Lord-Lieutenant unveils memorial to commemorate village war dead
- Credit: Carl Tarsey
Socially distanced residents gathered at a new memorial in Long Ashton to remember more than 100 villagers who died in the service of their country.
HRH The Princess Royal was expected to reveal the memorial on April 12, which marked 80 years to the day when the village Mill Cottages were bombed, killing five people.
Secretary to Long Ashton War Memorial Trust, David Addis, said ‘sadly and understandably’ Anne, Princess Royal had to cancel late on April 11. He added that HM Lord-Lieutenant of Somerset, Annie Maw, was ‘kind enough to attend and unveil the memorial for us’.
The new monument which was the concept of retired local architect, Alan Atkins, has three granite stones bearing 104 names of the village fallen. The idea came about in 2018 when it was noted that Long Ashton did not have a war memorial and the monument is the architect’s representation of a family looking towards heaven.
The larger panels record the names of soldiers from World War One and Two who died in service of their country. Names of the Wilson family of Mill Cottages, with other civilian casualties of Long Ashton are etched in the smaller panels, as well as the Polish crew of the Halifax Bomber LL126, who lost their lives when the plane crashed into the field behind All Saints Church on November 21, 1941.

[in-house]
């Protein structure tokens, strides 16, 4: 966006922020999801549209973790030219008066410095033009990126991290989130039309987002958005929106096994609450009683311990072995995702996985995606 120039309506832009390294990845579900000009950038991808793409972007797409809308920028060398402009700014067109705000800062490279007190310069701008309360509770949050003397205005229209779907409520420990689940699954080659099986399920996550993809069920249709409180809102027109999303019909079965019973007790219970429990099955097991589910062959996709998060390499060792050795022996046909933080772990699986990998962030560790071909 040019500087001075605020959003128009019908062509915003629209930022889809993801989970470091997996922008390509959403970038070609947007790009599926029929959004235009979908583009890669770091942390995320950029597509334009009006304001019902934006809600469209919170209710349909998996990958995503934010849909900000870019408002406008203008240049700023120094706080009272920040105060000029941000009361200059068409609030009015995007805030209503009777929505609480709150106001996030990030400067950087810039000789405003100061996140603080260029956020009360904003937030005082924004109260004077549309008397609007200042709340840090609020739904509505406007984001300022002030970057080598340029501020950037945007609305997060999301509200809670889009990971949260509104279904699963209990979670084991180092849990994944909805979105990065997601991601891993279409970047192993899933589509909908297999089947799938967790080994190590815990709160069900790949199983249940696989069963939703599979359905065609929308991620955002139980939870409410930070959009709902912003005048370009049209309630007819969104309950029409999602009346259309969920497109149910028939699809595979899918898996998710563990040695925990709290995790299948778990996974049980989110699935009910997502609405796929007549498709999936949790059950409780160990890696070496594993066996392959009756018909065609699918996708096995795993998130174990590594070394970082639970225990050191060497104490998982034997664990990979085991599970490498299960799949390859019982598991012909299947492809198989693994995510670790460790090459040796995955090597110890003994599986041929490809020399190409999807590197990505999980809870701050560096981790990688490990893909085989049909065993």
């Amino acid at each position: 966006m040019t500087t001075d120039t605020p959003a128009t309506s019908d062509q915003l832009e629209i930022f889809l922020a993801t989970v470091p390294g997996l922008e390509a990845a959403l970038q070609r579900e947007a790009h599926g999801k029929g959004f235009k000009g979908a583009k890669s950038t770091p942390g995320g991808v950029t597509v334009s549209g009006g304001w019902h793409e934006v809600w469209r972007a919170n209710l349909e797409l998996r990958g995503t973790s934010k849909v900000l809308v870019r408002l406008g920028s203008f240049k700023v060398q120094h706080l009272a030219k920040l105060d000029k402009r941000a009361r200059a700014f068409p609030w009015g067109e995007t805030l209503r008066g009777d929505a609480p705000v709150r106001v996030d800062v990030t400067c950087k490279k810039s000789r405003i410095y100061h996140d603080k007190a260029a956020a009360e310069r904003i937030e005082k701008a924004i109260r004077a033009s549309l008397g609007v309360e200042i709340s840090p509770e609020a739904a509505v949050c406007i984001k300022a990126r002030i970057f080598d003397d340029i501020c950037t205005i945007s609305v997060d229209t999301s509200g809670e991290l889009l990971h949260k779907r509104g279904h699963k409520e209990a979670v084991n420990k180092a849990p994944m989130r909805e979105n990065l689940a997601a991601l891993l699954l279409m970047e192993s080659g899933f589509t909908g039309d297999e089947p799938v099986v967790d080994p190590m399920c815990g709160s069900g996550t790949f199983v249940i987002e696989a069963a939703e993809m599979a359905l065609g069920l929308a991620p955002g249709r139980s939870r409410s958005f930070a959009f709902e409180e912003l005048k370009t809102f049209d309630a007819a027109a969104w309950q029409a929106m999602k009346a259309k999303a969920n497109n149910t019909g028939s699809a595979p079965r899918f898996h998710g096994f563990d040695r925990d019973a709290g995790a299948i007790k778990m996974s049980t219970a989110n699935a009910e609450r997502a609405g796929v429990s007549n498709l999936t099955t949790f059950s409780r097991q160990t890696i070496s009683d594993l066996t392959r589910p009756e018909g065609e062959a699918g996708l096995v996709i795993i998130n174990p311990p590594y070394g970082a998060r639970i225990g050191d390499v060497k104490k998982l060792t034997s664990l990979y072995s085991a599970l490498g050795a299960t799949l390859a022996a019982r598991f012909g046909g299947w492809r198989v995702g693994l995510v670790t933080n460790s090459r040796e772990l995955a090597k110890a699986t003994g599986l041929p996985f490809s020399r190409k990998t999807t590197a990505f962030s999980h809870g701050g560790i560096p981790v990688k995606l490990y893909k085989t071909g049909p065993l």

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Local stonemason Paul Clark and his son Jak constructed the walls and paved area of the memorial, opposite the former Northleaze School building in Long Ashton Road, and Nick Johnson engraved the memorial stones.
During the ceremony, the Lord-Lieutenant laid the first wreath at the memorial on behalf of the county and others were laid by family members and village organisations. The ceremony finished with Duncan playing the national anthem.
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A remembrance time capsule made from a 1916 WW1 British 108mm brass shell case, with the cap made from a similar German shell and filled with wartime memorabilia, was also placed in the foundations of the memorial.
The secretary to Long Ashton War Memorial Trust added that the memorial was funded by ‘generous donations’ from local people, groups, military regiments associated with the fallen, as well as national organisations.